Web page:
5 Iran became the starting point of East-West confrontation. The United States and the Soviet Union had occupied parts of Iran during WWII in order to protect allied oil supplies. Both countries agreed to withdraw at wars end. But in 1945 the Soviet Union refused to withdraw its troops. The conflict ended in 1946 when the USSR pulled out its troops in return for oil rights in Iran. 9 Later in 1946, Stalin gave a speech declaring ideological war against the West.

10 To counter Stalins aggressive actions in 1947, the president proposed the Truman Doctrine. The Truman Doctrine was designed to give military aid to Greece in its battle against communist-backed rebel forces. 11 It also gave economic aid to Turkey, whose economy was being stressed by the need to maintain a large army in order to resist the USSR and its demand for a naval base within its boundaries. President Trumans pitch to Congress was meant to scare the American people into action.

It succeeded in getting the Greek-Turkish aid bill passed and it also set the tone for the cold war. Less than a year later the United States pressured Iran to take back the previously granted oil rights to the USSR, thus creating more suspicion between the two superpowers. After seeing favorable results from the Truman Doctrine, the United States implemented the Marshall Plan. This $13 billion program was a second part of the overall containment policy. By restoring Europe’s economy, it would make communism less appealing and also give the United States strong trading partners. Angered by this program, Stalin extended his control over Eastern Europe.

This in turn created possible threats for the West’s position in Germany, and forced Truman to create a military alliance in order restore confidence in the European countries that were allying with the United States. 12 In an effort to counter the integration of the Western zones of Germany into a Western block, the Soviets blockaded access to Berlin by the West. This blockade not only failed in its attempt to drive the United States, Britain and France from Berlin but it also strengthened the cooperation among western allies. This strengthened unity among western allies led to the formation of a military alliance, the North Atlantic Treaty Organization.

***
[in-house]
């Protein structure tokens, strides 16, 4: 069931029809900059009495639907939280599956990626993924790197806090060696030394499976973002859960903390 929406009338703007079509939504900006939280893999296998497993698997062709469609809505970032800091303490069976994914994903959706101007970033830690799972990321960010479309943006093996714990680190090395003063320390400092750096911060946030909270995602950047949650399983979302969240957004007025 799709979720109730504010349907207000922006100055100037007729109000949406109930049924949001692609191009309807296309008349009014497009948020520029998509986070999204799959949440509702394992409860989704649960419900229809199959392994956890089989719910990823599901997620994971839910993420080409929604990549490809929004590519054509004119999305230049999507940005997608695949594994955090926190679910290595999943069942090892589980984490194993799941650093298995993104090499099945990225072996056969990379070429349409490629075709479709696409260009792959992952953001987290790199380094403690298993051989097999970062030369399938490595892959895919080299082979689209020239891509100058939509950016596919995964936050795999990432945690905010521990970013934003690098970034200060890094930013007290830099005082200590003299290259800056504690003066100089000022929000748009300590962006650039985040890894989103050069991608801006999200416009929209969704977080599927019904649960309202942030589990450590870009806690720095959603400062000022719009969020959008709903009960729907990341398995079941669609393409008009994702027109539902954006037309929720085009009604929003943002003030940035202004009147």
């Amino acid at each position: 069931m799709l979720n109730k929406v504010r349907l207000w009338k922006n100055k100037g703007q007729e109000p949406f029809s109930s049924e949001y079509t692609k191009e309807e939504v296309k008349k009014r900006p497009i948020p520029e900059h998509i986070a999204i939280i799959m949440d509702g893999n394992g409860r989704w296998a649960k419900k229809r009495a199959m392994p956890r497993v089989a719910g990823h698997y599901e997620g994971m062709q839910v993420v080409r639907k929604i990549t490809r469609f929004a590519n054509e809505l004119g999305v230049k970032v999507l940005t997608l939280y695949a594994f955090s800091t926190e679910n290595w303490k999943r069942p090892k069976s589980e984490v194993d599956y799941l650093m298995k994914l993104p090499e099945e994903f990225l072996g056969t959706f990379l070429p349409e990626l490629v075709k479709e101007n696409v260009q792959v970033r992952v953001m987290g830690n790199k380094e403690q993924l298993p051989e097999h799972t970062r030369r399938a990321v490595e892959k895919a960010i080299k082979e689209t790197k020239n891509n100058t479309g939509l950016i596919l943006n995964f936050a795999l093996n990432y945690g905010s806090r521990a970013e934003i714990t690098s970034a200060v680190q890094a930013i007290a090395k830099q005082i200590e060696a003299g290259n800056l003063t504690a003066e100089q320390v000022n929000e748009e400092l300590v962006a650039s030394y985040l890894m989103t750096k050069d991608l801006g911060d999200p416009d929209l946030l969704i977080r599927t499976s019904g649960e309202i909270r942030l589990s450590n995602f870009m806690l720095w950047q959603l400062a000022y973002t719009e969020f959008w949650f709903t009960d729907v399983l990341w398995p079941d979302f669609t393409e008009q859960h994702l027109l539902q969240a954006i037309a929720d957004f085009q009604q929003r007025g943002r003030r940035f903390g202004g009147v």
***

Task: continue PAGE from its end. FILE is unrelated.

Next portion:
The fight against communism was not only occurring overseas, but in the United States itself. People started to view communism as the downfall of human civilization thanks in big part to a senator from Wisconsin named Joseph McCarthy. Joseph McCarthy made communism a household word and being communist a sin. By using convincing speeches, and intimidating and threatening accusations, he lit the spark that ignited a series of witch hunts and caused America to question its own loyalty. McCarthy made his debut on February 9, 1950, when he announced to a women’s Republican club in West Virginia that he had a list of the names of 205 communists in the State Department.